What does proximity effect sound like? How can it change a voice over read? (scroll down to listen)
In the realm of voiceover, every single element of the sound that you're recording is essential, nuanced, and particular. With voice over recording, we try to invoke the right emotion or feeling to the person who will eventually be listening. Generally speaking, whenever you record a new track you want everything to have a full-bodied richness, but clean and real. Simply put; recording voiceover as professional as possible. There are a wide range of techniques that you can choose to completely change the way a listener perceives your recording. Depending on exactly what it is that you're trying to accomplish - Proximity Effect is one of those techniques that can be incredibly successful if used in the right way.
What is Proximity Effect?
Proximity Effect is a concept that refers to the way sound changes as the subject gets closer to or farther away from the microphone. If you're recording a voiceover track with an actor, for example, placing them closer to the microphone as they're speaking will normally result in that person sounding like they have a bass-heavy, deep voice. If you move that same person farther away from the microphone, those low tones might disappear and the natural treble in their voice might take center stage.
Even though you're recording the same lines with the same person, they can sound completely different based on how close to the microphone that person was standing. This is the essence of the Proximity Effect at work.
How Proximity Effect Can Be Used in Voice Over Recordings?
One of the best examples of how Proximity Effect is used in voice over recording is something that you can hear for yourself in a movie theater every Friday night. Think about the voiceover actors who narrates movie trailers and how deep and booming their voices normally are. Movie studios know that the right deep, powerful voice can really help to sell the images that you're seeing on screen and make a movie seem like a can't miss, action-packed spectacle.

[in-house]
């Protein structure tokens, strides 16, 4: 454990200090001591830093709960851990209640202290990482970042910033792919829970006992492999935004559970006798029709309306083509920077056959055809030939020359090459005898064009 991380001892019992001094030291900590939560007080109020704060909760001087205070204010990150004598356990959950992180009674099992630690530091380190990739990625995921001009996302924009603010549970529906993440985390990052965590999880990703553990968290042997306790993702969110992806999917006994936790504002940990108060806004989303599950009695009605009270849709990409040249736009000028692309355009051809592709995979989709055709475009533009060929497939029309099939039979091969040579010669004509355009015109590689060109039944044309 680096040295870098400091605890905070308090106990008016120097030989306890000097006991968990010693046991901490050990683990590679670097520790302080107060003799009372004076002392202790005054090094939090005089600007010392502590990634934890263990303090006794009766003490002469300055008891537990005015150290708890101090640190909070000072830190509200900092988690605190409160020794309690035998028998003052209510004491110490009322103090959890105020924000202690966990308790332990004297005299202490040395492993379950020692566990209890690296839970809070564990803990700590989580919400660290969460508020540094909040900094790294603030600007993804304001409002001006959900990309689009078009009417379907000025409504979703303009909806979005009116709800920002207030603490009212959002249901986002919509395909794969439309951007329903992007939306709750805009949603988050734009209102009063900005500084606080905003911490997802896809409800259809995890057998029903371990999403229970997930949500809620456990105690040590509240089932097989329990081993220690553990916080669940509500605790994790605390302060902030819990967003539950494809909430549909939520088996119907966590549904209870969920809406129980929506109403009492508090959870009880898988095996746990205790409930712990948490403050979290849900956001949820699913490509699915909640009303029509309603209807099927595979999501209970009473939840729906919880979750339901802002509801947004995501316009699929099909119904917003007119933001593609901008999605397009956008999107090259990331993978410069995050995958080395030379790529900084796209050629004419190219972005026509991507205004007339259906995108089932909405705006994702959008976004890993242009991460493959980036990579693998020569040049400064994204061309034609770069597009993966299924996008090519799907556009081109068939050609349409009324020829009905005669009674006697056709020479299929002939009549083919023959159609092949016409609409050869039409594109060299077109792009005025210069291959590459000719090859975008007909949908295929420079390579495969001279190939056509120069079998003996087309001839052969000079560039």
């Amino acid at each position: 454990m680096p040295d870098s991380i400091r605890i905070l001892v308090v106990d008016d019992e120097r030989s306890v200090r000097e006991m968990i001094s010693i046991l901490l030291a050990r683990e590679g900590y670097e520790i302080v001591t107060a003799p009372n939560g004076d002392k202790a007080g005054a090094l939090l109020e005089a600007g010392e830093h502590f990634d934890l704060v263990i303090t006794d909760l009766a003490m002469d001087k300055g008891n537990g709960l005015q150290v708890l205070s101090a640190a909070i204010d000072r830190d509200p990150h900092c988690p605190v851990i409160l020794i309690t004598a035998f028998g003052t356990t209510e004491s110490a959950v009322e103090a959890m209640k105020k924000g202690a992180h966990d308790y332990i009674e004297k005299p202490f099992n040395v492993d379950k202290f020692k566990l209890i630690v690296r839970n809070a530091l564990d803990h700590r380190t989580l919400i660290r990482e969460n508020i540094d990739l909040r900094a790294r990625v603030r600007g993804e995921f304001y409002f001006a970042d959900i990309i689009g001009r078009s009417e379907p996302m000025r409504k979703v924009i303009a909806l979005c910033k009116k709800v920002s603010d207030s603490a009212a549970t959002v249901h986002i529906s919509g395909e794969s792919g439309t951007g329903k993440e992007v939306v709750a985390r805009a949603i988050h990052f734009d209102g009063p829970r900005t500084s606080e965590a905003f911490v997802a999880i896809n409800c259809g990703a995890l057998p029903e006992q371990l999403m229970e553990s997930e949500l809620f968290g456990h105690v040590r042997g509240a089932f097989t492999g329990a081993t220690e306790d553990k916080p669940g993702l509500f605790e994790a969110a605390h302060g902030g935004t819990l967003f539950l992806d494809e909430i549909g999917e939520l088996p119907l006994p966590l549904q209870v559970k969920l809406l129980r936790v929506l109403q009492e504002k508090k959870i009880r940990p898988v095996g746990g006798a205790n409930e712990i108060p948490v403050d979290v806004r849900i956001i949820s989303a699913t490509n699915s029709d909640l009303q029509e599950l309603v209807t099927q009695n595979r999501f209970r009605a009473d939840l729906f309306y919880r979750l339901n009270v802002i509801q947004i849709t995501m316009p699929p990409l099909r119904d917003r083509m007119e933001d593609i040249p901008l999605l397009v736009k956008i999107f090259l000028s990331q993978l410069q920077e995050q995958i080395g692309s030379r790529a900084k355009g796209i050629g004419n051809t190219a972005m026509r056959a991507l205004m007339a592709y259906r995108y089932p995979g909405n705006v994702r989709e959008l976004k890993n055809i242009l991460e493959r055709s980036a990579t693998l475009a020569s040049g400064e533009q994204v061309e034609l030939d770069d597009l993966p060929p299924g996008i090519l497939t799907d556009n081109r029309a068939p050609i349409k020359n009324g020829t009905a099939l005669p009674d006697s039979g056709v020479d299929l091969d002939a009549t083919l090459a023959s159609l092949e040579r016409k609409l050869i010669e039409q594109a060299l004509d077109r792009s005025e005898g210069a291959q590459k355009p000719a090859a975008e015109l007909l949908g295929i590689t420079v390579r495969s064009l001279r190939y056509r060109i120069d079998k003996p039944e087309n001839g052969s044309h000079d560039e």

Not every movie trailer narrator necessarily has this type of voice, however, even though they may be a competent voiceover artist in their own right. Making use of the Proximity Effect can be a great way to really boost the "booming" aspect of their voice and can allow trailer designers to arrive at exactly the right feeling that they're after.
How Proximity Effect Can Change Sound Recordings?
By understanding exactly how Proximity Effect can change a recording, you can also begin to see just what it is capable of accomplishing if utilized effectively. At its most basic concept, Proximity Effect changes how "deep" or how "full" a particular recording sounds. Some also call it "presence". In reality, however, it's all about changing the feeling behind a sound recording. Say you were recording a script and you needed an actor to sound absolutely enraged and filled to the brim with anger. You would want to make use of the Proximity Effect and put that actor much closer to the microphone than usual to capture that rich, heavy sound.
Do you need the same actor to suddenly sound a bit more subdued or calm? Move them back about a foot from the microphone to remove some of that low end and let the high end take over. It's the same actor in both instances, but you're getting two completely different feelings based on exactly what the moment calls for.
By acknowledging the Proximity Effect and embracing it when the situation calls for it, you're making it easier for your performers to do their jobs and are only increasing the overall experience of your content on behalf of the listener at the same time.
How Proximity Effect Can Hurt a Recording?
One of the major ways that Proximity Effect can actually hurt a recording has to do with a situation where your voiceover artist may move around during a take. If the performer starts a line twelve inches away from the microphone and ends it six inches closer, his or her voice is naturally going to change with that movement as the Proximity Effect takes hold.
Also, it takes solid microphone technique to not end up with hard plosives, or too much sibilance when a voice actor is right up on the mic. In some instances, a double pop screen is very effective, and almost a necessity!
Too much Proximity Effect can create a pretty tricky situation when you get into editing, as you'll have to focus heavily on equalization to make the change less jarring to the listener. This is something that singers often have to deal with, as these types of performers are often very animated - creating something of a tonal balance issue as a result.
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